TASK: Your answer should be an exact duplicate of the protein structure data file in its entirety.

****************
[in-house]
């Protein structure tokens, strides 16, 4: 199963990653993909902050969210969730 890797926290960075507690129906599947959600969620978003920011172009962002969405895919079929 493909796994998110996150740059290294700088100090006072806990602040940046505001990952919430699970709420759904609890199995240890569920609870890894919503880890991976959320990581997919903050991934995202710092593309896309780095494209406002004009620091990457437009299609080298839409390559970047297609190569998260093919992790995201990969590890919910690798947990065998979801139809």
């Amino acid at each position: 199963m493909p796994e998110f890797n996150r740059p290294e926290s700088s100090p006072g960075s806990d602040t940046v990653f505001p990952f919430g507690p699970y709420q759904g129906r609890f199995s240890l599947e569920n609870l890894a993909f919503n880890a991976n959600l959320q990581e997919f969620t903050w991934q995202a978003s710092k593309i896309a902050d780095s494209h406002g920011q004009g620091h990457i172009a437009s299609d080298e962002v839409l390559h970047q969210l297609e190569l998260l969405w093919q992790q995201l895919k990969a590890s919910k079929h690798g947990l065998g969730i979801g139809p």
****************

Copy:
[in-house]
């Protein structure tokens, strides 16, 4: 199963990653993909902050969210969730 890797926290960075507690129906599947959600969620978003920011172009962002969405895919079929 493909796994998110996150740059290294700088100090006072806990602040940046505001990952919430699970709420759904609890199995240890569920609870890894919503880890991976959320990581997919903050991934995202710092593309896309780095494209406002004009620091990457437009299609080298839409390559970047297609190569998260093919992790995201990969590890919910690798947990065998979801139809």
């Amino acid at each position: 199963m493909p796994e998110f890797n996150r740059p290294e926290s700088s100090p006072g960075s806990d602040t940046v990653f505001p990952f919430g507690p699970y709420q759904g129906r609890f199995s240890l599947e569920n609870l890894a993909f919503n880890a991976n959600l959320q990581e997919f969620t903050w991934q995202a978003s710092k593309i896309a902050d780095s494209h406002g920011q004009g620091h990457i172009a437009s299609d080298e962002v839409l390559h970047q969210l297609e190569l998260l969405w093919q992790q995201l895919k990969a590890s919910k079929h690798g947990l065998g969730i979801g139809p």